Ipswich Hospital NHS Trust (IHT), like many healthcare providers across the UK, faces tough challenges in managing demand for its services.
To respond quickly and improve services, it needs tools and technologies to help predict demand.
Spreadsheets did not provide effective insights into demand patterns, so the trust is now piloting location-based technology. This delivers data visualisation to help the trust improve its healthcare services.
By submitting your email address, you agree to receive emails regarding relevant topic offers from TechTarget and its partners. You can withdraw your consent at any time. Contact TechTarget at 275 Grove Street, Newton, MA.
IHT has 75,000 emergency department attendances a year and nearly 30,000 unplanned emergency admissions.
It provides healthcare services to more than 356,000 people in the area. One of the hospital’s key objectives is to move to the centre of a network of co-located and integrated services, delivered to meet demand for healthcare across the region as well as driving education and research.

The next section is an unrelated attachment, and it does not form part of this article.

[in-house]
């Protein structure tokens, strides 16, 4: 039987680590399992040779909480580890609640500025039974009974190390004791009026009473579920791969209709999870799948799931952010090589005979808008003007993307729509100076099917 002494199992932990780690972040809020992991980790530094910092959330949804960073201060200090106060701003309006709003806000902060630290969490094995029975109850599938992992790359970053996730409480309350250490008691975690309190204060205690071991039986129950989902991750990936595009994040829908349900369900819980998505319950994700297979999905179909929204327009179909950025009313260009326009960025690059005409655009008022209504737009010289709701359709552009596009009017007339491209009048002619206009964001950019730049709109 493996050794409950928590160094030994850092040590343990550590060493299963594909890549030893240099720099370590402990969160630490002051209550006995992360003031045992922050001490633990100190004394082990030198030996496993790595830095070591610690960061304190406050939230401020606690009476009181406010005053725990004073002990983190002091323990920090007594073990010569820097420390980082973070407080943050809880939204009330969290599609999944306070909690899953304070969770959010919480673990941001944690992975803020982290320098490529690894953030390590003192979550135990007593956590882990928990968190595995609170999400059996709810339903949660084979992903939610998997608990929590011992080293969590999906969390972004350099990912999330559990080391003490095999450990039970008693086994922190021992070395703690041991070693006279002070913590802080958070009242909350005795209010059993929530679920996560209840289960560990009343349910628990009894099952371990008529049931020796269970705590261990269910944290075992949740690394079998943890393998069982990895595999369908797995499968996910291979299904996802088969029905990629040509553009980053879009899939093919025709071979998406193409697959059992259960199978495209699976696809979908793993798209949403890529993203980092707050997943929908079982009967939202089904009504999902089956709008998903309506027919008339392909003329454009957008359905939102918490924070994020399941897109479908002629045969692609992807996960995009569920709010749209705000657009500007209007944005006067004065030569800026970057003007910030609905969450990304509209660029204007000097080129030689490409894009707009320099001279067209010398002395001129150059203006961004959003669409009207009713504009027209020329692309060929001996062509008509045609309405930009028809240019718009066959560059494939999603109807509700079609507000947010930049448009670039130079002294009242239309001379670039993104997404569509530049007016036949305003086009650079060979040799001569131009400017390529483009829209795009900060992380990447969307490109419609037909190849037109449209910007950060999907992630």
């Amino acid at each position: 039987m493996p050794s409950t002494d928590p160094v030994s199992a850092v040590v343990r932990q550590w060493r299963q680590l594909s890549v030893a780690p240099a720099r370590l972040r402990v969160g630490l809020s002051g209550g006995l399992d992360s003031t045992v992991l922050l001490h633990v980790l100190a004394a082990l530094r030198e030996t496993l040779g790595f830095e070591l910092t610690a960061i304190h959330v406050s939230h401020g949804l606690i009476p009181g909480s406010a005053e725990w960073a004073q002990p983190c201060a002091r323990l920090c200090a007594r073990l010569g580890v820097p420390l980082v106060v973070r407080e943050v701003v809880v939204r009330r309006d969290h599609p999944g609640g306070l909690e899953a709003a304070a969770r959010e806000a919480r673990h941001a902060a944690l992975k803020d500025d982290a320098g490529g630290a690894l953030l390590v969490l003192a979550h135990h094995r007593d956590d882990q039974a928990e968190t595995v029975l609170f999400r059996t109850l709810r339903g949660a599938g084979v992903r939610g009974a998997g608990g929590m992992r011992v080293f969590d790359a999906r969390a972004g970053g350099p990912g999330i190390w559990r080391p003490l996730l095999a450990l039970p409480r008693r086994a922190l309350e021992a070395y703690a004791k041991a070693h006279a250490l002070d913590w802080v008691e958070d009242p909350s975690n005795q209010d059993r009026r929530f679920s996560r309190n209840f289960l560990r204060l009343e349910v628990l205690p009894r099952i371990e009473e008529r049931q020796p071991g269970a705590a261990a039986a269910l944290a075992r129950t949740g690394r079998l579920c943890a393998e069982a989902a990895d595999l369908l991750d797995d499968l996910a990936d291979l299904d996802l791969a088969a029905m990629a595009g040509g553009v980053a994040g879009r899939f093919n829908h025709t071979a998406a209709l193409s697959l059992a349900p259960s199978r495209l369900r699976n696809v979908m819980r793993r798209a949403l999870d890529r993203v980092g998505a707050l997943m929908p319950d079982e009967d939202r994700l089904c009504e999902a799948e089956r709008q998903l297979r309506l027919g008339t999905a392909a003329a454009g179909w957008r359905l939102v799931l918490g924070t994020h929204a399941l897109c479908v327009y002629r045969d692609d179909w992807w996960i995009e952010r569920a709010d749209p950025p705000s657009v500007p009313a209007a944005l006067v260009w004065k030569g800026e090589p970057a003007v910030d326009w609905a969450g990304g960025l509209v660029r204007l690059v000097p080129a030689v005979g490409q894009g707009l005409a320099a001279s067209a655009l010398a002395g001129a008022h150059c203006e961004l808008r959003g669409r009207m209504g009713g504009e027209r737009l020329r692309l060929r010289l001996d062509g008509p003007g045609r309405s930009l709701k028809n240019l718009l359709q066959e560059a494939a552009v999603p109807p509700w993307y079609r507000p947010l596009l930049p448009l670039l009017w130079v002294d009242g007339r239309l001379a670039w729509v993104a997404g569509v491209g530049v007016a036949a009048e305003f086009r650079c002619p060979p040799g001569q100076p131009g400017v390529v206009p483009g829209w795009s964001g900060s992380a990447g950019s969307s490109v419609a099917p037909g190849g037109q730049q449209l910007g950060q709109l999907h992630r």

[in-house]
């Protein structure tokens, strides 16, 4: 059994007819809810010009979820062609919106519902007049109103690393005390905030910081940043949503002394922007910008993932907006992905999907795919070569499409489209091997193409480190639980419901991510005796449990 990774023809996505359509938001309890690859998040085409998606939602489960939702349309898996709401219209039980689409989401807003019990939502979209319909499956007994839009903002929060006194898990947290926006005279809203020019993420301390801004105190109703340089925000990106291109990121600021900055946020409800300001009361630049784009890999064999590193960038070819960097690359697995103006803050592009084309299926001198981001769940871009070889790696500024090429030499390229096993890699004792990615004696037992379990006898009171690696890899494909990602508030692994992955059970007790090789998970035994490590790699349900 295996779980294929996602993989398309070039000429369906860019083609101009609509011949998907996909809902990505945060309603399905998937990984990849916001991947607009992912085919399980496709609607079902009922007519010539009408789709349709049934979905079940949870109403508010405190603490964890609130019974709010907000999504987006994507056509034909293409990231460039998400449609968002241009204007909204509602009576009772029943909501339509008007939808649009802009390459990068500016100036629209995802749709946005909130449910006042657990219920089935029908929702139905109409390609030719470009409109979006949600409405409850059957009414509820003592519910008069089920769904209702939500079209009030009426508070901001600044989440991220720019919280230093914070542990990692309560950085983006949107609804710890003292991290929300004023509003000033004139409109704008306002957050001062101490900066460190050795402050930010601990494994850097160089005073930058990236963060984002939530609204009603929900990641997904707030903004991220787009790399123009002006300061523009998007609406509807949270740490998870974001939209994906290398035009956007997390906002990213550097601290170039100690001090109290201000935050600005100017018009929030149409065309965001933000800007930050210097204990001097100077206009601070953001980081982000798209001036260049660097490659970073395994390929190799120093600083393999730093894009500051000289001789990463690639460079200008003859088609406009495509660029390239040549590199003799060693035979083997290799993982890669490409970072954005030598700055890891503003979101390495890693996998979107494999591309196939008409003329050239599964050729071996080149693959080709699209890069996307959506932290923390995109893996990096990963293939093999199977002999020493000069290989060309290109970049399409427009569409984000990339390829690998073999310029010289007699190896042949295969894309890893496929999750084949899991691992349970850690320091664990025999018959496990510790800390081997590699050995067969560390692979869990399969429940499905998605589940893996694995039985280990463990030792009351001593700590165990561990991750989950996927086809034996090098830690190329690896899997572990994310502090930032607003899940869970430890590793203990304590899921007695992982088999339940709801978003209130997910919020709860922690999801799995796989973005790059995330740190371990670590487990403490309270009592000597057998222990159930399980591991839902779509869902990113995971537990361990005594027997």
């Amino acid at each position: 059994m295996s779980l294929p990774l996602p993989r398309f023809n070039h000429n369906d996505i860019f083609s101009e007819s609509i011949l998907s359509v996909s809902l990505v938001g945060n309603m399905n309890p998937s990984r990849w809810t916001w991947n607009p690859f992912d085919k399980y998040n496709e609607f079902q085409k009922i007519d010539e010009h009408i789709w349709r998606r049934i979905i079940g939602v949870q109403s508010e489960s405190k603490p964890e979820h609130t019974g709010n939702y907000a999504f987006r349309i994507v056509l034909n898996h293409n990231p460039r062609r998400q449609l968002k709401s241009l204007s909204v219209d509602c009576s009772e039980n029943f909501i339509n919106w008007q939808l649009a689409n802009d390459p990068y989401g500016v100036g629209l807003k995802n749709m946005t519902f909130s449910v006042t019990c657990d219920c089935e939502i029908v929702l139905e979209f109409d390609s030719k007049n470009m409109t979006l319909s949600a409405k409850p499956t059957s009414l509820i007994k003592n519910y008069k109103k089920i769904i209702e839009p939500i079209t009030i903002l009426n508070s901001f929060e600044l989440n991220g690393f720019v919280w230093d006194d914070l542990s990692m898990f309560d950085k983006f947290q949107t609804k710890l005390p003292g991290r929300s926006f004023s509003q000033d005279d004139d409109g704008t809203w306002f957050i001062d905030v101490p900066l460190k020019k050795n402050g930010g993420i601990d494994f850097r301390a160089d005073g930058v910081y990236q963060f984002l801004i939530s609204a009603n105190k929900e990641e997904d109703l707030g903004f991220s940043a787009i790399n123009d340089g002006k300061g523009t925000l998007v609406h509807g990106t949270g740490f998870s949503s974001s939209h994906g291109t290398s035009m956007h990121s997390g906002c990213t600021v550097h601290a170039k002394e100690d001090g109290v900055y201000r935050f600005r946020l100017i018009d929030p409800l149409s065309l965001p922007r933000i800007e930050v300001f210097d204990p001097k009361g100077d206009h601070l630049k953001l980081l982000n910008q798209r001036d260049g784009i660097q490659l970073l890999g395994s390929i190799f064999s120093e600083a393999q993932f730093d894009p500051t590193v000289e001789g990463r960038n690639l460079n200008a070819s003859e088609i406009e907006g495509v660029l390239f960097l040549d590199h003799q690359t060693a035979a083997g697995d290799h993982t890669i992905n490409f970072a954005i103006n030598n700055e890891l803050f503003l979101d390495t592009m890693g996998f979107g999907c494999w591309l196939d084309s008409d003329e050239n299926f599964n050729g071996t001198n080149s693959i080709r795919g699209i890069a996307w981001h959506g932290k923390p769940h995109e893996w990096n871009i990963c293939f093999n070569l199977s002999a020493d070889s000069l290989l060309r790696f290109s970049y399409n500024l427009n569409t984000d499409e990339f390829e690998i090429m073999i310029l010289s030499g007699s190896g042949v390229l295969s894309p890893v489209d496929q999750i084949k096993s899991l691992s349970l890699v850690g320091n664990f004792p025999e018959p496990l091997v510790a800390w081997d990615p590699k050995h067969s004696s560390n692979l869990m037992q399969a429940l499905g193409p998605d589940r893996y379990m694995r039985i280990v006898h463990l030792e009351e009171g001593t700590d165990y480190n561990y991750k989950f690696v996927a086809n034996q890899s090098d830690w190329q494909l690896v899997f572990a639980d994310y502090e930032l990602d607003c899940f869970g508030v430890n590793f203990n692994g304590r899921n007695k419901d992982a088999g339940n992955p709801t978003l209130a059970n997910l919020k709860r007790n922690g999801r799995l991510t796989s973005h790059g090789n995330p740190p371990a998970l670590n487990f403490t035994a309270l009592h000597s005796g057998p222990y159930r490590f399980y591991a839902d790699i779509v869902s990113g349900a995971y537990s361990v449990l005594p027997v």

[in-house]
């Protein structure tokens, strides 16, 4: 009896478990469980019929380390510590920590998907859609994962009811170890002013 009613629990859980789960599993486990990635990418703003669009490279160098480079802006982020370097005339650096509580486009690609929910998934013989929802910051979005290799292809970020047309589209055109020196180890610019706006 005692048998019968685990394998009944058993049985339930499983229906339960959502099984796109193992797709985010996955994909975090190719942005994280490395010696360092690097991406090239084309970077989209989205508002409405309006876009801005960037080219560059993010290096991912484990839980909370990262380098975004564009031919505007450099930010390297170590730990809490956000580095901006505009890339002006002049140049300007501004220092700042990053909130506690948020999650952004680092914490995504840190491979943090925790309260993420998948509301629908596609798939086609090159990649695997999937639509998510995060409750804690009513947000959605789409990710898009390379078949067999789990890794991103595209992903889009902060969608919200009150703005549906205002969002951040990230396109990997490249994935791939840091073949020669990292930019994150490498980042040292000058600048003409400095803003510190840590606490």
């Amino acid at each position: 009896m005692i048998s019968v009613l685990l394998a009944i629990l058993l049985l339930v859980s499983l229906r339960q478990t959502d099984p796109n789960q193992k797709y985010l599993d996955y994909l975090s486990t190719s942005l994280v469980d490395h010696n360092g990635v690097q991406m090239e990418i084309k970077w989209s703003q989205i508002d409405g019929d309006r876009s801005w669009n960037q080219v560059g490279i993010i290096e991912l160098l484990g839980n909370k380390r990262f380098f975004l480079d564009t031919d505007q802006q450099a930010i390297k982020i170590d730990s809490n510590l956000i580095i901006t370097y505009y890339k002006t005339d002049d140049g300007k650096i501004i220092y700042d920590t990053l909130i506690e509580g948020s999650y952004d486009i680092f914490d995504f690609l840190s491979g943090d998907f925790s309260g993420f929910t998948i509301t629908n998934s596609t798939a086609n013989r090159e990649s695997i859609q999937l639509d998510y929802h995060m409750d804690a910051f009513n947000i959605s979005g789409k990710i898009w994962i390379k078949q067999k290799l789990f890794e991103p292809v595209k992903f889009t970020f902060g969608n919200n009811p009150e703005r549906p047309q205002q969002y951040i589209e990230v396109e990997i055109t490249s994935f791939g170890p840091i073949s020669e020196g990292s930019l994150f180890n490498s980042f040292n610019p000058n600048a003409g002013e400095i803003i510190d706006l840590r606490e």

To meet this goal, the trust needs to map out where that demand is coming from.
“Our existing information solutions rely on extensive use of spreadsheets,” said Paul Scott, director of finance and performance at IHT.
The hospital had been using spreadsheets to capture information about public behaviour in core populations for insight on where demand was coming from.
“They are therefore simply unable to provide us with the level of insight into patterns of behaviour in core populations that we urgently need," says Scott.